A Tribute to Colonel Robert Gould Shaw

On July 18, 1863, Union Colonel Robert Gould Shaw and 272 members of 54th Massachusetts Infantry, perhaps the most famous regiment of African-American troops during the war, were killed in an assault on Fort Wagner, near Charleston, South Carolina.

Fort Wagner stood on Morris Island and was a massive earthwork, 600 feet wide and built of sand piled 30 feet high. The only approach to the fort was across a narrow stretch of beach bounded by the Atlantic on one side and a swampy marshland on the other. Shaw and the 54th Massachusetts were chosen to lead the attack of July 18.

Shaw was a member of an abolitionist family and took part in the 1862 Antietam & Shenandoah Valley. The 54th Massachussetts regiment included two of Frederick Douglass’s sons and the grandson of Sojourner Truth.

Union troops had to march 1,200 yards down the beach to the stronghold, facing a hail of bullets from the Confederates. Shaw’s troops and other Union regiments breeched the walls at two points but were unable to take the fort. Over 1,500 Union troops fell or were captured; the Confederates’ lost 222.

Despite the failure of the overall mission, this battle proved that African-American forces could excel in battle.

Shaw’s death was heavily covered for the next year in many of the abolitionist and Afrcian-American newspapers. These are a few examples from the Accessible Archives database.

Poetry — To Robert Gould Shaw

Buried by South Carolinians under a pile of twenty-four Negroes.

On Alaric, buried in Busento’s bed,
The slaves, the stream who turned, were butchered thrown,
That, so his grave eternally unknown,
No mortal on the scourge of God might tread.
Thou, nobler hero, nobler grave hast won,
In Wagner’s trench, beneath brave freemen hid,
By Vandals on thee piled,—a pyramid,
That to all coming time shall make thee known.
In death, as life, round thee their guard they keep;
And, when next time they hear the trumpet’s sound,
Will they, with thee, on heaven’s parapet leap:
The four-and-twenty elders on the ground
Their crowns before thy lowly comrades lay,
While “Come up higher, Friend!” thou hear’st God may.

Cambridge, Mass. L.H.

Collection: The Liberator
Publication: THE LIBERATOR
Date: October 30, 1863
Location: Boston

The Robert Gould Shaw Memorial by Michael Liu, on Flickr

The Robert Gould Shaw Memorial by Michael Liu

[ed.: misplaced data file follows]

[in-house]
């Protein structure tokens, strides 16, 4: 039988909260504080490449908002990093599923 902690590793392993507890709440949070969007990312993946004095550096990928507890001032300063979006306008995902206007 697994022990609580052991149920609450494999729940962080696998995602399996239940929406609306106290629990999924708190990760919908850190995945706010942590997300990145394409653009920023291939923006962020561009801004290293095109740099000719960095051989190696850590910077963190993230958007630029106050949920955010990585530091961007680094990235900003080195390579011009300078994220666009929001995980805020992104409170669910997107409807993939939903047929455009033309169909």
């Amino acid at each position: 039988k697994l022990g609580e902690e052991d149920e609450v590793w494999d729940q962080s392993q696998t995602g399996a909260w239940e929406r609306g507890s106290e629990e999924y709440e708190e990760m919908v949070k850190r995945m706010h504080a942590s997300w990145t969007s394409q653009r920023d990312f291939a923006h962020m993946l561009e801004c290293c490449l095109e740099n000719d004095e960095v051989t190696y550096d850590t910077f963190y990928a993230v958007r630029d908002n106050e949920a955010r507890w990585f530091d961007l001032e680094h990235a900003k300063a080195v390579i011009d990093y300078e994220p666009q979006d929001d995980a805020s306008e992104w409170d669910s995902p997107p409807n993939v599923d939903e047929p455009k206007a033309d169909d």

Colonel Robert Gould Shaw

To the Editor of the London Daily News:

The interest with which the account of the death of Colonel Shaw at the head of his negro troops was read in the papers of the day, must have been vastly quickened by Mrs. Gaskell’s narrative in the last number of the Macmillan.

Whatever verdict posterity may pass on Stonewall Jackson, Robert Gould Shaw will be a hero in all time.

If the admirers of Southern gallantry could raise a memorial to the one–could not the friends of the North and of Freedom contribute a memorial to the other?

Such a memorial would be a graceful tribute of sympathy at the present day, and in the days to come a record that there were at least some Englishmen whose hearts beat for freedom in that great struggle; and no nobler epitaph were needed than the reply of his enemies to the request for his body: “We have buried him with his niggers.”

I think it only wants a beginning, and I for one would be glad of the privilege of contributing.

I am,

&C., G.

Collection: The Liberator
Publication: The Liberator
Date: January 22, 1864
Title: Colonel Robert Gould Shaw
Location: Boston

Robert Gould Shaw Monument by Patrick M

Robert Gould Shaw Monument by Patrick M

All images included in blog posts are from either Accessible Archives collections or out of copyright public sources unless otherwise noted. Common sources include the Library of Congress, The Flickr Commons, Wikimedia Commons, and other public archives.

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